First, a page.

Ryan Zinke considers himself a snake wrangler.
The former Trump-era interior secretary, and current GOP candidate for Montana’s new US House seat, is campaigning on a promise to take on the proverbial “swamp” of bureaucrats and called “deep states” in Washington. , DC — a platform that seems to implicitly acknowledge the Trump administration’s failure to get the job done.
“When you drain the swamp, it exposes the snakes. And they attack!” Zinke said in a campaign style video published in May. “As Secretary of the Interior, I got an extra dose of fake news and false charges. And now, running for Congress, it’s happening again.”
Zinke’s critics, including his Democratic opponent, Monica Tranel, see him as a creature of that same quagmire: someone who was plagued by scandal and ethical lapses, and who ultimately charged with powerful special interests after leaving his government position.
On Thursday, Tranel released its third snake-themed campaign ad, titled “Snake on a Plane.” The announcement summarizes the findings of several Interior Department investigations into Zinke’s conduct, including his use of private aircraft.
“I’ve spent my career dealing with snakes like Ryan Zinke,” Tranel says in the ad, standing on an airstrip and holding a snake on a shovel. “In Congress, I will stand up to anyone who tries to rip off Montana.”
Zinke, Tranel and Libertarian John Lamb are vying for Montana’s newly created House seat, which covers the western part of the state.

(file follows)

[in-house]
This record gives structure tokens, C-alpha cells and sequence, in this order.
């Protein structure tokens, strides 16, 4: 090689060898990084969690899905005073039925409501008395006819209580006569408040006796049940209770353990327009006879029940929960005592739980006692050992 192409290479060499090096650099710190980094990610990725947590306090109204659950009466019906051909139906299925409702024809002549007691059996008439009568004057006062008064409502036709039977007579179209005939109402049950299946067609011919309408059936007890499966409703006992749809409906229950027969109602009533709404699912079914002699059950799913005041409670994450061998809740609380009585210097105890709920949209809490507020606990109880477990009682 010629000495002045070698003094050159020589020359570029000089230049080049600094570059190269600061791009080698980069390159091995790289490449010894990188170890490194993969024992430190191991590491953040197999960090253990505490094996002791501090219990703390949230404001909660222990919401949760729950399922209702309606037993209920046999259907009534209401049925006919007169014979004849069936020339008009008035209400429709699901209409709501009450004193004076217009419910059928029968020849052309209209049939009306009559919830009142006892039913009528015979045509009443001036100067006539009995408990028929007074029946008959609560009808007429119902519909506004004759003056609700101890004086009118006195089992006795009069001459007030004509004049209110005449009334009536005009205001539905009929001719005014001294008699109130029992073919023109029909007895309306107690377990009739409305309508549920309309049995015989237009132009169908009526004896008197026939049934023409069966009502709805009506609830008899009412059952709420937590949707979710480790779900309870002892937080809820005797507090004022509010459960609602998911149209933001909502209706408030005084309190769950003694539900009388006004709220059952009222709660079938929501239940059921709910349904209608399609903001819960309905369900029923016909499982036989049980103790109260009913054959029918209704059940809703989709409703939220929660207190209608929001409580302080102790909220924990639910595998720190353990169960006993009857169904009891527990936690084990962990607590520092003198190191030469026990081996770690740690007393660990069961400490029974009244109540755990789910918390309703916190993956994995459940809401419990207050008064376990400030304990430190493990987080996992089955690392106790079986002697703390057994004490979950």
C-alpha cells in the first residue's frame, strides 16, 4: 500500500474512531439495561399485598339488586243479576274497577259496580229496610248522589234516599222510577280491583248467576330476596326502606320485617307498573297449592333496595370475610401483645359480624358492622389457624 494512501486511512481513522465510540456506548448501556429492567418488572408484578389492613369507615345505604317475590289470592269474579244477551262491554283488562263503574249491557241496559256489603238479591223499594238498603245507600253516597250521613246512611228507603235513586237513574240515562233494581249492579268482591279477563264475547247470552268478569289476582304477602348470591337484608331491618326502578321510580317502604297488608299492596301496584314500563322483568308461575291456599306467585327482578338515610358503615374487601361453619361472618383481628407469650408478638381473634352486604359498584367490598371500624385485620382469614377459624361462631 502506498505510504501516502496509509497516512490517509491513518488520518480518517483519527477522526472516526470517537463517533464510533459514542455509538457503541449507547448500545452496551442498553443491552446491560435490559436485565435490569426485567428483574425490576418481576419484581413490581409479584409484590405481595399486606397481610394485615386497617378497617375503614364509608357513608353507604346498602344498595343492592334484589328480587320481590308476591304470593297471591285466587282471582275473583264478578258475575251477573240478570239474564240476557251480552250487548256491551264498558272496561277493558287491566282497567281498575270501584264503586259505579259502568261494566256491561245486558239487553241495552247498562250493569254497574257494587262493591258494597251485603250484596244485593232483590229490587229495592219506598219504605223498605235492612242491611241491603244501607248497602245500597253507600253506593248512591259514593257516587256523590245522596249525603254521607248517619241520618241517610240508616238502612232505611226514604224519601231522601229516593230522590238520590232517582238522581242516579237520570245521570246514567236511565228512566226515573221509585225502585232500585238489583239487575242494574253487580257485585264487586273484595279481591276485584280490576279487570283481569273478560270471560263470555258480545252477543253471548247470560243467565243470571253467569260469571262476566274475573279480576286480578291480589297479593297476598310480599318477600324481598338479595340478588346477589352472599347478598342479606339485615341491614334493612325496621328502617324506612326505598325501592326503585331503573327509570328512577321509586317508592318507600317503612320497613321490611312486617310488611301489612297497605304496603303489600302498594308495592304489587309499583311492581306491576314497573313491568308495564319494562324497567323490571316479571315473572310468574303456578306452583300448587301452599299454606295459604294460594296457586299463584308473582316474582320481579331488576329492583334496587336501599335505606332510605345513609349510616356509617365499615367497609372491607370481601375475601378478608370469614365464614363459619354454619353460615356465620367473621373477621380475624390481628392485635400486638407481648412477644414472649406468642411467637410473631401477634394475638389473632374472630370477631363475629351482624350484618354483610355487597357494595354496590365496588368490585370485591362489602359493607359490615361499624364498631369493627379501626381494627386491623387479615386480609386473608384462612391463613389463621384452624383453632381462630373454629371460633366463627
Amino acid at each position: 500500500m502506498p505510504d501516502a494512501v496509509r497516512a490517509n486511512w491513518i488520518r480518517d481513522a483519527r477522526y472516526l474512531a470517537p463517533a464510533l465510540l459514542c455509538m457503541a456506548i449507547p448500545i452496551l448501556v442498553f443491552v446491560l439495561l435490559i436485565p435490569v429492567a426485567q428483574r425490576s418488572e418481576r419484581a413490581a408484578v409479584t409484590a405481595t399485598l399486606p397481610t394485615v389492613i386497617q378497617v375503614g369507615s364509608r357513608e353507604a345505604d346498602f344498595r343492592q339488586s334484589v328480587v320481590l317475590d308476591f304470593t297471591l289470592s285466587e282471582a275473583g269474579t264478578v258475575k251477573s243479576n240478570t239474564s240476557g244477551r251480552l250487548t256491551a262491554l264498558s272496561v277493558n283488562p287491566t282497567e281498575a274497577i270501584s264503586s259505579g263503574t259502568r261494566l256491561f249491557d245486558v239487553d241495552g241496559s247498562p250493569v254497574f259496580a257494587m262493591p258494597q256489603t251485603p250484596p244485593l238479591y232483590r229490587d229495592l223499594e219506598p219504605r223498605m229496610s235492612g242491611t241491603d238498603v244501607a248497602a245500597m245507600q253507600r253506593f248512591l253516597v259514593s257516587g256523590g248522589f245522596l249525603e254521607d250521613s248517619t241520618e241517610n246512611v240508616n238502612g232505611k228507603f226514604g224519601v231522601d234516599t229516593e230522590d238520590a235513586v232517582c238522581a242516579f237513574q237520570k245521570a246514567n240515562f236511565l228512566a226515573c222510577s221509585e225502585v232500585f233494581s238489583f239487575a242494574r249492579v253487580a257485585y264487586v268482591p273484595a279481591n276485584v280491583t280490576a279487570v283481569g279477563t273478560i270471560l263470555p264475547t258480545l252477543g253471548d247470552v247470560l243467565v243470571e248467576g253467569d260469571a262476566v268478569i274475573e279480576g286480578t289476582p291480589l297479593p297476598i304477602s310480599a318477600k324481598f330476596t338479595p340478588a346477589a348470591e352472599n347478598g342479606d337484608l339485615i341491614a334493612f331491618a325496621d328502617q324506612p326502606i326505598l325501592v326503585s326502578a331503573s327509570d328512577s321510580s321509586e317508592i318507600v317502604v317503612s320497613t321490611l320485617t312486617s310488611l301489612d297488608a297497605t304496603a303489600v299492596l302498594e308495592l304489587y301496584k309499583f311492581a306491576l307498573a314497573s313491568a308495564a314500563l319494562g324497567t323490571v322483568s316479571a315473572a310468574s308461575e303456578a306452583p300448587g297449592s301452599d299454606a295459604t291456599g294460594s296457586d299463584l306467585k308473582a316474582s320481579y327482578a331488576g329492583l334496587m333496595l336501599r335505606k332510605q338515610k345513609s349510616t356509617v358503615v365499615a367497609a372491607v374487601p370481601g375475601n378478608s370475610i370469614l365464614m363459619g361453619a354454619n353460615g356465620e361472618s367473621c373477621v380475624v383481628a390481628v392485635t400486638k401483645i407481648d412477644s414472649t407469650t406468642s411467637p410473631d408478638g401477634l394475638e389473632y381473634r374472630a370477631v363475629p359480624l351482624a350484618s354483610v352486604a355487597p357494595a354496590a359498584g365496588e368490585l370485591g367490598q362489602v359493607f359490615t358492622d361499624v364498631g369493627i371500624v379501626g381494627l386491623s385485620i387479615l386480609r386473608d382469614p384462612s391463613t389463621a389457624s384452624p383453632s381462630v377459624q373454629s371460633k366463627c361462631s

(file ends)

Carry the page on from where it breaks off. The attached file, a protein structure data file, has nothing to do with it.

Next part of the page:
If elected, Zinke has said his first piece of legislation would be the so-called Federal Employee Reduction and Accountability Act, or FEAR Act, which would aim to strip federal agencies of public servants and put time limits on that a person can hold a federal office. work The 10-point legislative framework is the culmination of years of his own self-victimization.
In an email to a Montana resident a few months after being sworn in as Trump’s interior chief, Zinke protested the pace of his staff and declared that “the resistance movement is alive and well.”
“Draining the swamp is a complete tome [sic] work,” he wrote. “We will win.”
Tranel, a two-time Olympic rower and environmental lawyer, has a penchant for snake-themed attacks.
Another announcement before the June primary summarized the findings of a February report of the Interior watchdog, which concluded that Zinke violated ethics rules and misused his office with his continued involvement in a real estate project in his hometown of Whitefish, Montana, and that he lied to investigators about it.
Tranel appears in the ad, carrying a motionless snake on a shovel. “Growing up on a ranch in Montana, I learned how to deal with snakes,” he says. “And we have a poisonous one in Ryan Zinke.”
But surely Tranel wouldn’t have killed a snake just to make an opinion about Zinke.
Sam Sterling, Tranel’s campaign manager, clarified that no snakes were harmed in the making of the ad. He told HuffPost that the campaign rented the reptile at a “children’s birthday party location” and that the animal cooperated for the shoot by sitting still on the shovel.
Most recently, Zinke took to Twitter before last week’s televised candidate debate to post this image:
The photo is of a unofficial secretarial portraitfirst introduced in 2020, which is nothing more than Zinke’s face pasted into a painting by fantasy artist Frank Frazetta”Death Dealer 6.” It depicts Zinke riding a horse through flames, wielding an ax and fighting a massive snake, no doubt a reference to the Trump administration’s rhetoric about “draining the swamp.”
Zinke’s site provided more fodder for Tranel’s camp.
“Ryan Zinke said, ‘When you drain the swamp, it exposes the snakes.'” He even drew that portrait, Tranel said in another snake-centric ad released this week. “Are you taking my hair? Ryan Zinke is the biggest snake of all.”